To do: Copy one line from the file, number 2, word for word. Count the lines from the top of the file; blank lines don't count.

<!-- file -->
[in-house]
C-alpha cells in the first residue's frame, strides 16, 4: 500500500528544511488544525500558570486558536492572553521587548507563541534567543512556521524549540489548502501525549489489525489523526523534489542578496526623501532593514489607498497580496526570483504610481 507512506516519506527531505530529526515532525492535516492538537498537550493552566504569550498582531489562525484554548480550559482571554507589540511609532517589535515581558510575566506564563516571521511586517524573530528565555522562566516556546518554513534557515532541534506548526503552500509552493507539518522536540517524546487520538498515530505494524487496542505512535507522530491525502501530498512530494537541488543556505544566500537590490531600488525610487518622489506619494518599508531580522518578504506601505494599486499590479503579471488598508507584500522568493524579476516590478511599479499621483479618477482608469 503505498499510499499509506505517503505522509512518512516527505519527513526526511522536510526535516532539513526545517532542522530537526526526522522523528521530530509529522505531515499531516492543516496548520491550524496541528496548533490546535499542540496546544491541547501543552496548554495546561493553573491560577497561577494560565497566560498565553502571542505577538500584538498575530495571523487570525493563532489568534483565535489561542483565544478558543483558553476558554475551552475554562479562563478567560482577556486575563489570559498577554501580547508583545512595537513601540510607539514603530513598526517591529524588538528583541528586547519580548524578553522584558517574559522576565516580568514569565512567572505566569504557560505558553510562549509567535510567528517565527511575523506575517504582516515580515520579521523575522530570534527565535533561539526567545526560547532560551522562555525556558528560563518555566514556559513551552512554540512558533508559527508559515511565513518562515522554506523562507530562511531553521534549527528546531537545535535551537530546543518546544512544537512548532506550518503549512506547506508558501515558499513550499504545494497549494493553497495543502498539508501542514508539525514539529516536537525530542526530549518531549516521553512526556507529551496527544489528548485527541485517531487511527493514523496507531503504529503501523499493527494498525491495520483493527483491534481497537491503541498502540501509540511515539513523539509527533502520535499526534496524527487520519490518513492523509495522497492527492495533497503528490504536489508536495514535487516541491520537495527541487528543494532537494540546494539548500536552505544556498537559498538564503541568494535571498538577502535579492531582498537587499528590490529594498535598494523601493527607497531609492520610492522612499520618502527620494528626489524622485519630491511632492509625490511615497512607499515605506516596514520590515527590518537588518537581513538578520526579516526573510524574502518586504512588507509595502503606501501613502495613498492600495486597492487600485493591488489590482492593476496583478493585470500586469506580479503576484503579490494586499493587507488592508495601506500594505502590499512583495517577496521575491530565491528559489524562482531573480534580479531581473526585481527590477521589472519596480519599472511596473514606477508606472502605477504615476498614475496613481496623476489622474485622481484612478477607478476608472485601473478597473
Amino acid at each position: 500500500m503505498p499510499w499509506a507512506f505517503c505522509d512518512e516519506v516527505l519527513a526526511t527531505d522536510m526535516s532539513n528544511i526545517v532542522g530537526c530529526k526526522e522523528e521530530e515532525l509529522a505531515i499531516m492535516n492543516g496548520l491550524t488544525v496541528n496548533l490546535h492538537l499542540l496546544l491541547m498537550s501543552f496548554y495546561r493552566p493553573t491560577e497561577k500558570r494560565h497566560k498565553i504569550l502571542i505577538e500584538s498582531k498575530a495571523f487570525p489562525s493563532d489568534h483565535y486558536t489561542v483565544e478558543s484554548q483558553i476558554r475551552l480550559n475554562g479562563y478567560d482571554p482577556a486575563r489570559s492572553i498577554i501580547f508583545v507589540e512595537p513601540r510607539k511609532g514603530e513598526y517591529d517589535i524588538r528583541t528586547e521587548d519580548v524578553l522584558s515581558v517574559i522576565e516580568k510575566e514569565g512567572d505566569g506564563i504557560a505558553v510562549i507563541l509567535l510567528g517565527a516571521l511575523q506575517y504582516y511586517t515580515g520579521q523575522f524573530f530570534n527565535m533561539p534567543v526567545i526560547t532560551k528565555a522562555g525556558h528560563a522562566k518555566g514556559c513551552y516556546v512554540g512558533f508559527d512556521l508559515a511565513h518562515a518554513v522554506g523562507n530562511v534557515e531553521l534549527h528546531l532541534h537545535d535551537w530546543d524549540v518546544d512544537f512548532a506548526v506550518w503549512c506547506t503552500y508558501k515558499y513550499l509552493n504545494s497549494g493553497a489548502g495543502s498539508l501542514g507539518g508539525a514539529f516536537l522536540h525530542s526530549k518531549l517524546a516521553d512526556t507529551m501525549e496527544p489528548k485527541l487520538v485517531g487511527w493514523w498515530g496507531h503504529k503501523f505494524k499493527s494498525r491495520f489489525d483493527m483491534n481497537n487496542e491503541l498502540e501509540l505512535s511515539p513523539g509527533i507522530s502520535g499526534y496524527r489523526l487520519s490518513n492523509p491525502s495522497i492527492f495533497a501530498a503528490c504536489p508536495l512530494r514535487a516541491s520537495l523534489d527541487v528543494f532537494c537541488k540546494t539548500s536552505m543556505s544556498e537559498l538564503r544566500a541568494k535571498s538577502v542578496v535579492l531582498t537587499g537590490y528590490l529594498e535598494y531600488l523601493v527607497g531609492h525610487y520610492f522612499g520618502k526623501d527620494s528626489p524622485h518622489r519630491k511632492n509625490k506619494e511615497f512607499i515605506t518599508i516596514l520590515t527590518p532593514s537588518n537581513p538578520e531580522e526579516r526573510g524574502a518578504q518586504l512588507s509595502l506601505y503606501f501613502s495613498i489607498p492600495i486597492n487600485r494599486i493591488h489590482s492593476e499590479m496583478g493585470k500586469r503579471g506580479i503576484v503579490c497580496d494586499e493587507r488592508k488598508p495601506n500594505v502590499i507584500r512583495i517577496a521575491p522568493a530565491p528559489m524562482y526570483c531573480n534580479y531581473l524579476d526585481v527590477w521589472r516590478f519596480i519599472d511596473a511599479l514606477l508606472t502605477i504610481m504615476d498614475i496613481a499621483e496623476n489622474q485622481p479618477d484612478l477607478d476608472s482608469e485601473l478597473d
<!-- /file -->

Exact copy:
C-alpha cells in the first residue's frame, strides 16, 4: 500500500528544511488544525500558570486558536492572553521587548507563541534567543512556521524549540489548502501525549489489525489523526523534489542578496526623501532593514489607498497580496526570483504610481 507512506516519506527531505530529526515532525492535516492538537498537550493552566504569550498582531489562525484554548480550559482571554507589540511609532517589535515581558510575566506564563516571521511586517524573530528565555522562566516556546518554513534557515532541534506548526503552500509552493507539518522536540517524546487520538498515530505494524487496542505512535507522530491525502501530498512530494537541488543556505544566500537590490531600488525610487518622489506619494518599508531580522518578504506601505494599486499590479503579471488598508507584500522568493524579476516590478511599479499621483479618477482608469 503505498499510499499509506505517503505522509512518512516527505519527513526526511522536510526535516532539513526545517532542522530537526526526522522523528521530530509529522505531515499531516492543516496548520491550524496541528496548533490546535499542540496546544491541547501543552496548554495546561493553573491560577497561577494560565497566560498565553502571542505577538500584538498575530495571523487570525493563532489568534483565535489561542483565544478558543483558553476558554475551552475554562479562563478567560482577556486575563489570559498577554501580547508583545512595537513601540510607539514603530513598526517591529524588538528583541528586547519580548524578553522584558517574559522576565516580568514569565512567572505566569504557560505558553510562549509567535510567528517565527511575523506575517504582516515580515520579521523575522530570534527565535533561539526567545526560547532560551522562555525556558528560563518555566514556559513551552512554540512558533508559527508559515511565513518562515522554506523562507530562511531553521534549527528546531537545535535551537530546543518546544512544537512548532506550518503549512506547506508558501515558499513550499504545494497549494493553497495543502498539508501542514508539525514539529516536537525530542526530549518531549516521553512526556507529551496527544489528548485527541485517531487511527493514523496507531503504529503501523499493527494498525491495520483493527483491534481497537491503541498502540501509540511515539513523539509527533502520535499526534496524527487520519490518513492523509495522497492527492495533497503528490504536489508536495514535487516541491520537495527541487528543494532537494540546494539548500536552505544556498537559498538564503541568494535571498538577502535579492531582498537587499528590490529594498535598494523601493527607497531609492520610492522612499520618502527620494528626489524622485519630491511632492509625490511615497512607499515605506516596514520590515527590518537588518537581513538578520526579516526573510524574502518586504512588507509595502503606501501613502495613498492600495486597492487600485493591488489590482492593476496583478493585470500586469506580479503576484503579490494586499493587507488592508495601506500594505502590499512583495517577496521575491530565491528559489524562482531573480534580479531581473526585481527590477521589472519596480519599472511596473514606477508606472502605477504615476498614475496613481496623476489622474485622481484612478477607478476608472485601473478597473